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The golden thread and storing your building's information

30 January 2023

In the wake of the Grenfell disaster, the Building Safety Act 2022 introduced a reinforced regulatory regime to improve accountability and risk management in higher risk buildings, such as high rise residential buildings. A key part of this regime was the introduction of more prescriptive requirements in relation to storing information about buildings.   

What is the 'golden thread'?

The Building Safety Act 2022 requires building owners to gather and store certain types of information about their buildings referred to as the 'golden thread of information'. The concept of the golden thread originated in the Hackitt report, the independent review of Building Regulations and Fire Safety set up following the Grenfell disaster.

In summary, the golden thread is both the information that allows you to understand a building and the steps needed to keep both the building and people safe now and in the future. The full definition can be found on the Government website here. Basically, it is a digital record of all information associated with the building, such as design, planning, approvals, decisions, processes, refurbishments and usage that should be kept for the entire life of the building.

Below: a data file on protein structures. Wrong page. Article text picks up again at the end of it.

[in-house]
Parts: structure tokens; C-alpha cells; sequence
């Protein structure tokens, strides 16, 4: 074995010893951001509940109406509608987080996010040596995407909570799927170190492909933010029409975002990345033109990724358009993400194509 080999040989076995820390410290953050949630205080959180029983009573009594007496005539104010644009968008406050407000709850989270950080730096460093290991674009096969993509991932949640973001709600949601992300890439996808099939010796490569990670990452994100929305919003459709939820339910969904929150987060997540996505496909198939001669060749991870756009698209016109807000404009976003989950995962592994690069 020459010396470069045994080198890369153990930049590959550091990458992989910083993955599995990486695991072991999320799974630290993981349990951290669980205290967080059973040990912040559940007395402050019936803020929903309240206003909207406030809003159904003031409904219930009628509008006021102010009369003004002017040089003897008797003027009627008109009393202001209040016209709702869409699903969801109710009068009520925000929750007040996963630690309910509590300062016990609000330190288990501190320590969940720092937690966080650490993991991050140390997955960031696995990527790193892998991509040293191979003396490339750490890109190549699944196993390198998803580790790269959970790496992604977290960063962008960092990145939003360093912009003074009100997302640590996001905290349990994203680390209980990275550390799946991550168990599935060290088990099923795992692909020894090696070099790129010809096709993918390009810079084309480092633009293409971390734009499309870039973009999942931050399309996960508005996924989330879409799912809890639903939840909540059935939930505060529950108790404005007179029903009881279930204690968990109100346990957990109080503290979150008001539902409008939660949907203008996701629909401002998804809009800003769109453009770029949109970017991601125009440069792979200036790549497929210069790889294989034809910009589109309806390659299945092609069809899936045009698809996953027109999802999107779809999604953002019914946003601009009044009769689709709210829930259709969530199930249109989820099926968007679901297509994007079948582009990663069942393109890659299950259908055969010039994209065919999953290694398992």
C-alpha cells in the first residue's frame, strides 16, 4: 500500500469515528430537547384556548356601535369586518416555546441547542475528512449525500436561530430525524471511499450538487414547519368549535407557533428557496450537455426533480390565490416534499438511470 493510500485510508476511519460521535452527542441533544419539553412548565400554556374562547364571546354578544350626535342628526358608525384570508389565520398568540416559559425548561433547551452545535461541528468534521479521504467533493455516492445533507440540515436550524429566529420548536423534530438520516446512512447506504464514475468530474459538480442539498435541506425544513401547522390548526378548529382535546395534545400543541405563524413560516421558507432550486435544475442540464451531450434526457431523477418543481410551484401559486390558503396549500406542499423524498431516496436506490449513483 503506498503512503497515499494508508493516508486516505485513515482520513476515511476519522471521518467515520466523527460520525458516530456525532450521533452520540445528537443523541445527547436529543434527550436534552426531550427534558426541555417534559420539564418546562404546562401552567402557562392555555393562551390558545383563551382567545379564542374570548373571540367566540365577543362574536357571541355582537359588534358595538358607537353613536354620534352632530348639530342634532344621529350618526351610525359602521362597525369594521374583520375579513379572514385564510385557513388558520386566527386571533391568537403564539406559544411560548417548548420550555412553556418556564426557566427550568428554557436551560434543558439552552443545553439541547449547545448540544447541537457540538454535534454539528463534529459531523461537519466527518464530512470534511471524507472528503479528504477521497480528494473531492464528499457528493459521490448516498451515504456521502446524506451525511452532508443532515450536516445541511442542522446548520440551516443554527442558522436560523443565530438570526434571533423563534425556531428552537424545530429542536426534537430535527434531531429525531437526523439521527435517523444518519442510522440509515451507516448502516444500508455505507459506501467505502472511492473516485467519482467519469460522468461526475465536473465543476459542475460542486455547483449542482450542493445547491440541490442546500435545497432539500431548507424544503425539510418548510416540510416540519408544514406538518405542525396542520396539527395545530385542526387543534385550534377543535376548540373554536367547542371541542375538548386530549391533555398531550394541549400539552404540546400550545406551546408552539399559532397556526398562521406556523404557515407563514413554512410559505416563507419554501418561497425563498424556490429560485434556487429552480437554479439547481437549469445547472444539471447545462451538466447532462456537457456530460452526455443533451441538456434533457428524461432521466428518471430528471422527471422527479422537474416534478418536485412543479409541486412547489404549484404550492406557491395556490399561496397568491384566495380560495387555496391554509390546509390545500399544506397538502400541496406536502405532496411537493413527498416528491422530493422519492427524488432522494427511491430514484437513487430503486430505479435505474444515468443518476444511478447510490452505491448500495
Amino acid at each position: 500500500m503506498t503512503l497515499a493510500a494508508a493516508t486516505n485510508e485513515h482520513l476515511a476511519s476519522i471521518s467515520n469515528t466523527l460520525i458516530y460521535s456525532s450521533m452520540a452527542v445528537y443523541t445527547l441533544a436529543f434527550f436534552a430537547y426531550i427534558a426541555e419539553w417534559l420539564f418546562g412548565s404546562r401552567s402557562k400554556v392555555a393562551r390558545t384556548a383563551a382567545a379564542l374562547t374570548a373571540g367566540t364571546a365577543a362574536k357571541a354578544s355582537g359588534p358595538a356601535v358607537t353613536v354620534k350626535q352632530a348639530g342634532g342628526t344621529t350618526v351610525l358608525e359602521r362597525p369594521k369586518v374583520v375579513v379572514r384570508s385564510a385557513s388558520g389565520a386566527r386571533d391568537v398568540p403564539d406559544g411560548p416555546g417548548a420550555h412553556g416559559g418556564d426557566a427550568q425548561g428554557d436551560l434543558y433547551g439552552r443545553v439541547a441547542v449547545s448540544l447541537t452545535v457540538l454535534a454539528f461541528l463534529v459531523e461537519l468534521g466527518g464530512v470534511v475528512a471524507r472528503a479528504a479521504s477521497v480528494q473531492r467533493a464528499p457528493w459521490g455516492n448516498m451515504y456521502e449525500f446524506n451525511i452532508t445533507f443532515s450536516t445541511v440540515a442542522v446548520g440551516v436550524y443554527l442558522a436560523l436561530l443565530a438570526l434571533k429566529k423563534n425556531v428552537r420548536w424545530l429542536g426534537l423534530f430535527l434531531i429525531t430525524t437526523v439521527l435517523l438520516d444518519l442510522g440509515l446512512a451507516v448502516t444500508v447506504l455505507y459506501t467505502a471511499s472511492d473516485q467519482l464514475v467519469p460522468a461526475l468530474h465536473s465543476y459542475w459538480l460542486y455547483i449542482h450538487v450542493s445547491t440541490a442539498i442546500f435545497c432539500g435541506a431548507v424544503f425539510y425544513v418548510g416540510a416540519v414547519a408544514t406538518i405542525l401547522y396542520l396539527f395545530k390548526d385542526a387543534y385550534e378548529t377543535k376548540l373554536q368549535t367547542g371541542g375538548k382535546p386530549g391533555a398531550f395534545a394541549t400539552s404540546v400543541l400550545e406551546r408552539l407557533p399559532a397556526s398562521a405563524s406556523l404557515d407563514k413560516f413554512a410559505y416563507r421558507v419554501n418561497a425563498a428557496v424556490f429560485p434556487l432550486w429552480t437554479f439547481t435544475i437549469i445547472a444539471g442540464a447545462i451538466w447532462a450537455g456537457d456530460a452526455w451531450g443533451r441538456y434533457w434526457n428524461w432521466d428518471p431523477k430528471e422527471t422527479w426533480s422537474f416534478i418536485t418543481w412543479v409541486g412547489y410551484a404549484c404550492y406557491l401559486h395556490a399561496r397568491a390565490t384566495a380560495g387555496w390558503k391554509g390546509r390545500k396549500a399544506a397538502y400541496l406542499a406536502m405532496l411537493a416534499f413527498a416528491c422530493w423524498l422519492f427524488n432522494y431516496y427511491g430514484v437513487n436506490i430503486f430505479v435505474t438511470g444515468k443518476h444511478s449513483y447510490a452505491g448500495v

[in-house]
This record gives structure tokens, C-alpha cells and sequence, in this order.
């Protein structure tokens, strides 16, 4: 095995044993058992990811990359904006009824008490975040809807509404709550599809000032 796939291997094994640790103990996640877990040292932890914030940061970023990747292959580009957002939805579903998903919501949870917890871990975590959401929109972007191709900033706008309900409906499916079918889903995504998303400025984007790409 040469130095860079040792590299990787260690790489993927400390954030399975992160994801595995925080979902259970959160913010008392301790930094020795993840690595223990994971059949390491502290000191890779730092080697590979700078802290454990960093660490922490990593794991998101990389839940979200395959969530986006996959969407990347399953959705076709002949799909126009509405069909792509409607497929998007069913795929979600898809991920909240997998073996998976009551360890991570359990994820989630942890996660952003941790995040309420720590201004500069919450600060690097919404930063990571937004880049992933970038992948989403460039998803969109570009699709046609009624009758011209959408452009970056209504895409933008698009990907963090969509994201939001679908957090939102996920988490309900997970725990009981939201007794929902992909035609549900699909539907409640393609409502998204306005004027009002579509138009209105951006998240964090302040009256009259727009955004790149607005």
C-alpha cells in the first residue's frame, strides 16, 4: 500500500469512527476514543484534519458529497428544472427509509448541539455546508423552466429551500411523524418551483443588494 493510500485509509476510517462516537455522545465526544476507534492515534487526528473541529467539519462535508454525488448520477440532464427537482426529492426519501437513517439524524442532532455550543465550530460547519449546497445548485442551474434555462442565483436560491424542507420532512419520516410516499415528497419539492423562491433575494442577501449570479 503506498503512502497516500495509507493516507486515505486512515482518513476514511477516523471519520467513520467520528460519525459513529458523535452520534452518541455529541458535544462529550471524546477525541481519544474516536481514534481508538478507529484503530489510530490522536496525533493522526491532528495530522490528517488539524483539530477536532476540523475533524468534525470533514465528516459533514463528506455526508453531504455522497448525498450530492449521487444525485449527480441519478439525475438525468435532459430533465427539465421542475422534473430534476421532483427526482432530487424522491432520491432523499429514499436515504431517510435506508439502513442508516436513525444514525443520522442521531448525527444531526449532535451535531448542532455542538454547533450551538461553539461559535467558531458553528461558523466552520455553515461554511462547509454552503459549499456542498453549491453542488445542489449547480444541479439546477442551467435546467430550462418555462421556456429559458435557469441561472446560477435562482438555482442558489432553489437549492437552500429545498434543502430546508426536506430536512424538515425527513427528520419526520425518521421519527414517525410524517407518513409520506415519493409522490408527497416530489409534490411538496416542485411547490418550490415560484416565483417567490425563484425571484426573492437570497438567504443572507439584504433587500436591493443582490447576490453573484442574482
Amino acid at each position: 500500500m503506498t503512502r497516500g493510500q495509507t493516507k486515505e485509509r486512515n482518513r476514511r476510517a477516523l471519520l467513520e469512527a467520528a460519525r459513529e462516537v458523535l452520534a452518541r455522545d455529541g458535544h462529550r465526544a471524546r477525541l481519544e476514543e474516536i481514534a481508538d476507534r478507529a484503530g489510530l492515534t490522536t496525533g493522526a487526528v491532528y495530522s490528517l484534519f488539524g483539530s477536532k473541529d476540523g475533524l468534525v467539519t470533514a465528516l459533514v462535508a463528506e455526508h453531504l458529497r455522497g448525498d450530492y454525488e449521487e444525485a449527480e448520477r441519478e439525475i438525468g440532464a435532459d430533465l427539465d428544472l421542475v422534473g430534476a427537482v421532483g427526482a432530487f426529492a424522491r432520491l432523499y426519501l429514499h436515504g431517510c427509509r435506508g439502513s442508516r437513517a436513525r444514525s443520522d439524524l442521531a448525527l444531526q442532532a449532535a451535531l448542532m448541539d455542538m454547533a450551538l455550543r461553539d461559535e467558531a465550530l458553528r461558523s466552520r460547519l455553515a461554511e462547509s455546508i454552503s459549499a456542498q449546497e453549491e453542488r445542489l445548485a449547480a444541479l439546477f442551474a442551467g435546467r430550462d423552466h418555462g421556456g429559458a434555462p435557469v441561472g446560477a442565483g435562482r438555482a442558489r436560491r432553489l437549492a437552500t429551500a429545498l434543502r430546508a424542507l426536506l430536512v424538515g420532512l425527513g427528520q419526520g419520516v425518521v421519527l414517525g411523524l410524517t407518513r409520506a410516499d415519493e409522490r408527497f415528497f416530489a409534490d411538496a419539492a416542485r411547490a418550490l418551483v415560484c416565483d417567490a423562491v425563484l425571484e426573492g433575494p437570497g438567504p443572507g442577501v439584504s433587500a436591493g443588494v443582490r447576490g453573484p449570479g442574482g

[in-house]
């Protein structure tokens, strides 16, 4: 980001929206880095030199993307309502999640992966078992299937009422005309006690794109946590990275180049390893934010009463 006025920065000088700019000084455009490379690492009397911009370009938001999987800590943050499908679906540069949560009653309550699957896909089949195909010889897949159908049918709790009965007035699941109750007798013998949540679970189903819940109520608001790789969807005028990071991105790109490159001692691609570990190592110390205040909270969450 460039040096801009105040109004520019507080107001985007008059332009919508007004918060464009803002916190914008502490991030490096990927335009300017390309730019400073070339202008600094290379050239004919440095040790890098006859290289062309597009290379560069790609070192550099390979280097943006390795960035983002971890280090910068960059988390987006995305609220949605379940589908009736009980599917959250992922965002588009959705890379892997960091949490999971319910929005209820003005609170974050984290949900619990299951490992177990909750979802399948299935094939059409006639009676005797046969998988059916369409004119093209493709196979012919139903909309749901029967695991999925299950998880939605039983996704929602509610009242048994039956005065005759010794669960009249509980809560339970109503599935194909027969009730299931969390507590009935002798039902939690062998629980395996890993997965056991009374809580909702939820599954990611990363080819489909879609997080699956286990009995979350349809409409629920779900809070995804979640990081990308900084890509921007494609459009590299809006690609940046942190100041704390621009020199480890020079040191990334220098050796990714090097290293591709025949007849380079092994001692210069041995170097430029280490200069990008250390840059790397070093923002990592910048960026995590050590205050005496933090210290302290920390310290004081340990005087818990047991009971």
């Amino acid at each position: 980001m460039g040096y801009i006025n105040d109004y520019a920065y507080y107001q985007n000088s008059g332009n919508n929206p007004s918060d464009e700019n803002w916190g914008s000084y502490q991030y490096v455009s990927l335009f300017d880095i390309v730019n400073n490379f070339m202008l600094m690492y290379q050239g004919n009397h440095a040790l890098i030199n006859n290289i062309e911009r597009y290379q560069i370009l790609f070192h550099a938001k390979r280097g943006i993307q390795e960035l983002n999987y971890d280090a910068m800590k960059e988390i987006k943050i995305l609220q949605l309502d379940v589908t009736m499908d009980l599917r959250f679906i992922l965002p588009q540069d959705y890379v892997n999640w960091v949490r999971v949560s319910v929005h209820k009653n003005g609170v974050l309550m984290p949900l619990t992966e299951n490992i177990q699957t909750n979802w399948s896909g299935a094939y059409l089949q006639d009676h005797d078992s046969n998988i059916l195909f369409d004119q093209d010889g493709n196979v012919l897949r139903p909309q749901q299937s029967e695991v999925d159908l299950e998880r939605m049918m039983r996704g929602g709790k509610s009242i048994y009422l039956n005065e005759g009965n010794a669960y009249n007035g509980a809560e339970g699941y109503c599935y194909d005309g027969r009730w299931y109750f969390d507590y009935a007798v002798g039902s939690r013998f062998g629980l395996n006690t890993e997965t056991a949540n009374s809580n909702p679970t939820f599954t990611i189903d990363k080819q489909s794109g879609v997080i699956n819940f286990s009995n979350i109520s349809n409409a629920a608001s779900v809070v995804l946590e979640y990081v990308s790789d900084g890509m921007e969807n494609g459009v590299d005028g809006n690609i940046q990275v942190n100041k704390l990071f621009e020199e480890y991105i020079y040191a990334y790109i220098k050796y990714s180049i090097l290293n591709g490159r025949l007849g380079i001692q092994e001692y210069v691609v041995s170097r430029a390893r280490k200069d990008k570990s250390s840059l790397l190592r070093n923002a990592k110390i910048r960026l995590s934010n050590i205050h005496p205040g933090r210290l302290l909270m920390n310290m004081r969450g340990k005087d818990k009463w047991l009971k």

What is the benefit?

The golden thread of information offers many benefits, including:

- Accessibility – having all of the key building information in one place means that all parties can easily find and access information as and when it is needed.

- Risk – it prevents decisions being made based on old or irrelevant information and facilitates easier assessment of building safety risks.

- Time and money – it helps to save time and money with more seamless collaboration between parties and the ability to minimise the impact should any building safety incidents occur. As the golden thread allows regulators access to details on how the building was designed, built and operated throughout its life, it means it is easier for regulators to hold the right person (or people) responsible in the event of an incident.

How should the information be managed?

The buildings information must be:

  • kept digitally and securely;
  • a building's single source of truth;
  • made available to people who need the information to do a job;
  • made available when a person needs the information; and
  • presented in a way that is usable.

What information needs to be kept?

The information that needs to be kept must be proportionate and will be dependent on what stage the building is at in its lifecycle. Anyone responsible for a building's information should be cautious of keeping too much information, as this might make it more difficult to find important information when it is needed.